A new study shows that the timing of onset of obesity is linked to the risk of type 2 diabetes. The paper, published in the journal Diabetologia, examines how the direction of BMI change, as well as the age when obesity began and the number of years a person is obese (obese-years, the product of degree and duration of obesity) over the period of early adult life are reflected in diabetes risk.
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Generally defined as a body mass index of 30 kg/m2 or more, obesity is a growing problem in the current world. Similarly, type 2 diabetes has become a hugely more common problem today than in the past decades, till there are about 500 million adults living with this condition. Obesity or overweight affects about 2.1 billion, nearly a third of the population of the world. Coming to Australian adults, about 63% have an excessive body mass index, and almost 28% are obese.
The researchers looked at over 11 000 women aged 18-23 years, who participated in the Australian Longitudinal Study on Women’s Health (ALSWH) in 1996. During the long follow-up period of up to 19 years, the women were asked to record their weights every 3 years or so. The incidence of type 2 diabetes was also calculated from self-reports.
About 162 women developed type 2 diabetes over about 16 years of follow-up, on average. The researchers also found that this group showed 6 different kinds of BMI trajectory, depending on the initial body weight and the rate of increase of BMI. On average, the BMI went up from about 22.8 to 26.9 kg/m2 at the last survey. Obesity became more prevalent, from 6.5% to 25.7% at the time of the last survey. Among the 2008 women who became obese, the mean number of obese-years was 8.4.
About 27% of women showed a stable BMI trajectory with time, while 21% showed a small increase, and over 50% had a rapid increase. Among these, those who were normal weight at the beginning but then showed rapid increase composed the largest percentage at 28%.
Those who had higher BMI at baseline were more at risk for a sedentary, high-stress, lifestyle, with more unacceptable drinking patterns, lower education and less contentment with one’s income, as well as gestational diabetes.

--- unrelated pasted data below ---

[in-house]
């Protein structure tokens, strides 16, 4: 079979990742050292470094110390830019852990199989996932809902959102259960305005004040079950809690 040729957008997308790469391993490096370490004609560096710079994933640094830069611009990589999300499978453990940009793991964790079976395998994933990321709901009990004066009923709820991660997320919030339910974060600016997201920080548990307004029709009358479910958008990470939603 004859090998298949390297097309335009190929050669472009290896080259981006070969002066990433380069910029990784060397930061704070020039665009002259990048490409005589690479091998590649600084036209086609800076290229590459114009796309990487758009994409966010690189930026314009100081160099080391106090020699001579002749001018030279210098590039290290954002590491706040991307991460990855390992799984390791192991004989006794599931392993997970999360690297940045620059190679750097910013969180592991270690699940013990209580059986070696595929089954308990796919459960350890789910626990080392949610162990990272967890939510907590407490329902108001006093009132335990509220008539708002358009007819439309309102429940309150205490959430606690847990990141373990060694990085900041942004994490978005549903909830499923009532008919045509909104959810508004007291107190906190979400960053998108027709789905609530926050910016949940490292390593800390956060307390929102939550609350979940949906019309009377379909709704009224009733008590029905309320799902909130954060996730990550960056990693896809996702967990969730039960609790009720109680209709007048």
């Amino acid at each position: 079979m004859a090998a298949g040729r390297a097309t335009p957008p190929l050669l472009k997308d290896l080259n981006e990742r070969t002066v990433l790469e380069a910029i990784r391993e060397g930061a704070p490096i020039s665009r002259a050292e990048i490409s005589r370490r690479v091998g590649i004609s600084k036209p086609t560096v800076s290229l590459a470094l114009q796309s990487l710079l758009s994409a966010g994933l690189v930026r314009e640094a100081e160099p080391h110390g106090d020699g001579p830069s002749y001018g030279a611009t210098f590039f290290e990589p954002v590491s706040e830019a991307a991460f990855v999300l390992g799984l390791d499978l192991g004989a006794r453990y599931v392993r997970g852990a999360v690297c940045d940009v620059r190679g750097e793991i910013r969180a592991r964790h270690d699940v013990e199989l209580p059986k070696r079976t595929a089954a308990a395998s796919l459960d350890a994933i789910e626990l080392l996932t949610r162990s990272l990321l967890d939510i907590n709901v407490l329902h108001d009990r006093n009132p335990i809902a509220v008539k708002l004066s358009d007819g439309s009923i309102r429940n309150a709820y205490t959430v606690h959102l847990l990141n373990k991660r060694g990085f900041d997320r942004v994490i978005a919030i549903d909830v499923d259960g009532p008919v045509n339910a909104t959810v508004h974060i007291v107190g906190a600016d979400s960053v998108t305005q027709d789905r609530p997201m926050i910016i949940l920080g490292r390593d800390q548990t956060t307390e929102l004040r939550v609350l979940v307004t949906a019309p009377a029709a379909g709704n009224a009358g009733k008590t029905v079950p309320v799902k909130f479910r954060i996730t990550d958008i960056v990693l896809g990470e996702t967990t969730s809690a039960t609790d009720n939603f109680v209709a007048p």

If a woman was normal weight at baseline, the occurrence of obesity in the follow up period tripled the risk of development of diabetes compared to those who maintained a normal weight.
The higher the BMI at baseline, the greater was the subsequent risk of diabetes. Moreover, the later the age at which the individual became obese for the first time, the lower the risk of developing diabetes was. For each one-year delay, the risk was decreased by 13%.
Lastly, the longer the duration of cumulative obesity, in terms of increased obese-years, the higher was the risk of diabetes. That is, those who became obese had a 2.18-fold increased risk of diabetes with less than 10 obese-years. With 10-29 obese-years, the risk went up by 3 times, while it increased to almost 6 times with 30 or more obese-years, compared with that of a woman who remained non-obese throughout the follow-up period.
The greatest risk of diabetes was with women who were high-BMI at baseline and showed rapid increase in weight thereafter, at 10-fold compared to 7-fold in those who were obese at baseline but did not increase rapidly. Overweight women whose weight increased rapidly had 4.75 times the risk of diabetes compared to normal weight women, compared to the 2.33 times increased risk of those who were overweight but remained at the same trajectory.
The study thus shows that the risk of type 2 diabetes varies with respect to the timing of obesity in early adult life, and the overall build-up of obesity duration during this period, in young women. This could be related to either the increased duration of obesity, or the ill-effects of obesity of early onset on insulin metabolism at an early age. If obesity persists for a long period, it causes excess fat tissue to build up. This can further alter the metabolism, leading to a pro-inflammatory state and increased insulin resistance in the peripheral tissues, predisposing to diabetes.
Simply delaying the onset of obesity and the total number of years when obesity is present could effectively reduce the risk of diabetes. Early prevention of diabetes via proper management of adolescent obesity is thus very important.
Luo, J., Hodge, A., Hendryx, M. et al. Age of obesity onset, cumulative obesity exposure over early adulthood and risk of type 2 diabetes. Diabetologia (2019) doi:10.1007/s00125-019-05058-7, https://link.springer.com/article/10.1007%2Fs00125-019-05058-7